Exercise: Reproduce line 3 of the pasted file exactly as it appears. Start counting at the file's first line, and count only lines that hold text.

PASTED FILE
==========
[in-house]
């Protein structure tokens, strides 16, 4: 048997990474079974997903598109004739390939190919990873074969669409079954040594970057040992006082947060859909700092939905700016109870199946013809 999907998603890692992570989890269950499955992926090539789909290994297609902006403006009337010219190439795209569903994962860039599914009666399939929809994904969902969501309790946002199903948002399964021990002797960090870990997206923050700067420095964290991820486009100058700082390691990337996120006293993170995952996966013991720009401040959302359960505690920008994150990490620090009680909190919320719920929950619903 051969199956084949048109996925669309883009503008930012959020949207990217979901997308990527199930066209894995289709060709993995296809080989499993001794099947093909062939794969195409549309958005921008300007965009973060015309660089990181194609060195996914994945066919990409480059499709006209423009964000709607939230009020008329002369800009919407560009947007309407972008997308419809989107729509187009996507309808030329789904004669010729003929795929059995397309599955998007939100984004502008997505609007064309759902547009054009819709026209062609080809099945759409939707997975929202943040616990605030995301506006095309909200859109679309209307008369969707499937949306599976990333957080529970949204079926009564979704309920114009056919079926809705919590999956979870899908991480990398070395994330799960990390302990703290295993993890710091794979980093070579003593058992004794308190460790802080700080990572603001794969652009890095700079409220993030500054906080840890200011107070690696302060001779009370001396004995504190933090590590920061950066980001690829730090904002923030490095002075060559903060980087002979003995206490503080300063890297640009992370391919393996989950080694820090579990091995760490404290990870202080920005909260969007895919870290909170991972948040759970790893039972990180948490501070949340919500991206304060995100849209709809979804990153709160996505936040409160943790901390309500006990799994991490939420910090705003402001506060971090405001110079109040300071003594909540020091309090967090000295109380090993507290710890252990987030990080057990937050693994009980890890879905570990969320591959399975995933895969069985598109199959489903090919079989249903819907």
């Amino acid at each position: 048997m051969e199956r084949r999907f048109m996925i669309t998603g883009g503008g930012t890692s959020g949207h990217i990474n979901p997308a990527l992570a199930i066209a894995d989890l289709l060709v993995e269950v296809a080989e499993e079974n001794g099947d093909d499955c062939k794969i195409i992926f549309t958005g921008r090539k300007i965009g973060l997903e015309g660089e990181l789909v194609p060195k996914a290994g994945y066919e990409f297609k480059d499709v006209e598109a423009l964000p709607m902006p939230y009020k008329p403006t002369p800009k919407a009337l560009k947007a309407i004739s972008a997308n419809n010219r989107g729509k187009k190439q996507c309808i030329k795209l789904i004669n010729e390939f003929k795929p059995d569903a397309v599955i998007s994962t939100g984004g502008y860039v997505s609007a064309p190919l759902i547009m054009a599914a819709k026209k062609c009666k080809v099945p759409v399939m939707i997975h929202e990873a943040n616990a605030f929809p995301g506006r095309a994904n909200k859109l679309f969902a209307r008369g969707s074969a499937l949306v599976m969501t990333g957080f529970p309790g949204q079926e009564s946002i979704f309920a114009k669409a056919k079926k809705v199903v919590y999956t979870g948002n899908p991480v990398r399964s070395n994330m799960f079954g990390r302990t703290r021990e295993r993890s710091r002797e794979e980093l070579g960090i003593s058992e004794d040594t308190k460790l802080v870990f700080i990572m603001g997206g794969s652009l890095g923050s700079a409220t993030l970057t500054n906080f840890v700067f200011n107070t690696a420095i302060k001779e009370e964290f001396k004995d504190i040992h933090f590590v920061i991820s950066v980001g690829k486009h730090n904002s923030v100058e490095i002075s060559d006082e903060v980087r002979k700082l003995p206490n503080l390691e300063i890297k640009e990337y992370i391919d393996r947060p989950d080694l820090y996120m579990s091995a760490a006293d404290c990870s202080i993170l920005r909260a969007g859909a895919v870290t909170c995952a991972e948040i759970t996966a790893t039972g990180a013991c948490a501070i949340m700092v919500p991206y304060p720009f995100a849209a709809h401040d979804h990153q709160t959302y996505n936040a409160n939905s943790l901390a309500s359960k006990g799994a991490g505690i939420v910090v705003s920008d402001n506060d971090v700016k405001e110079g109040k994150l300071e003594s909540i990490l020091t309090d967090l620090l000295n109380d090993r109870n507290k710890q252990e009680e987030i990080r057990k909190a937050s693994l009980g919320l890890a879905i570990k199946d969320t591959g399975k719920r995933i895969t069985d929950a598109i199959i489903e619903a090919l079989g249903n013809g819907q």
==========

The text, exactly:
């Amino acid at each position: 048997m051969e199956r084949r999907f048109m996925i669309t998603g883009g503008g930012t890692s959020g949207h990217i990474n979901p997308a990527l992570a199930i066209a894995d989890l289709l060709v993995e269950v296809a080989e499993e079974n001794g099947d093909d499955c062939k794969i195409i992926f549309t958005g921008r090539k300007i965009g973060l997903e015309g660089e990181l789909v194609p060195k996914a290994g994945y066919e990409f297609k480059d499709v006209e598109a423009l964000p709607m902006p939230y009020k008329p403006t002369p800009k919407a009337l560009k947007a309407i004739s972008a997308n419809n010219r989107g729509k187009k190439q996507c309808i030329k795209l789904i004669n010729e390939f003929k795929p059995d569903a397309v599955i998007s994962t939100g984004g502008y860039v997505s609007a064309p190919l759902i547009m054009a599914a819709k026209k062609c009666k080809v099945p759409v399939m939707i997975h929202e990873a943040n616990a605030f929809p995301g506006r095309a994904n909200k859109l679309f969902a209307r008369g969707s074969a499937l949306v599976m969501t990333g957080f529970p309790g949204q079926e009564s946002i979704f309920a114009k669409a056919k079926k809705v199903v919590y999956t979870g948002n899908p991480v990398r399964s070395n994330m799960f079954g990390r302990t703290r021990e295993r993890s710091r002797e794979e980093l070579g960090i003593s058992e004794d040594t308190k460790l802080v870990f700080i990572m603001g997206g794969s652009l890095g923050s700079a409220t993030l970057t500054n906080f840890v700067f200011n107070t690696a420095i302060k001779e009370e964290f001396k004995d504190i040992h933090f590590v920061i991820s950066v980001g690829k486009h730090n904002s923030v100058e490095i002075s060559d006082e903060v980087r002979k700082l003995p206490n503080l390691e300063i890297k640009e990337y992370i391919d393996r947060p989950d080694l820090y996120m579990s091995a760490a006293d404290c990870s202080i993170l920005r909260a969007g859909a895919v870290t909170c995952a991972e948040i759970t996966a790893t039972g990180a013991c948490a501070i949340m700092v919500p991206y304060p720009f995100a849209a709809h401040d979804h990153q709160t959302y996505n936040a409160n939905s943790l901390a309500s359960k006990g799994a991490g505690i939420v910090v705003s920008d402001n506060d971090v700016k405001e110079g109040k994150l300071e003594s909540i990490l020091t309090d967090l620090l000295n109380d090993r109870n507290k710890q252990e009680e987030i990080r057990k909190a937050s693994l009980g919320l890890a879905i570990k199946d969320t591959g399975k719920r995933i895969t069985d929950a598109i199959i489903e619903a090919l079989g249903n013809g819907q």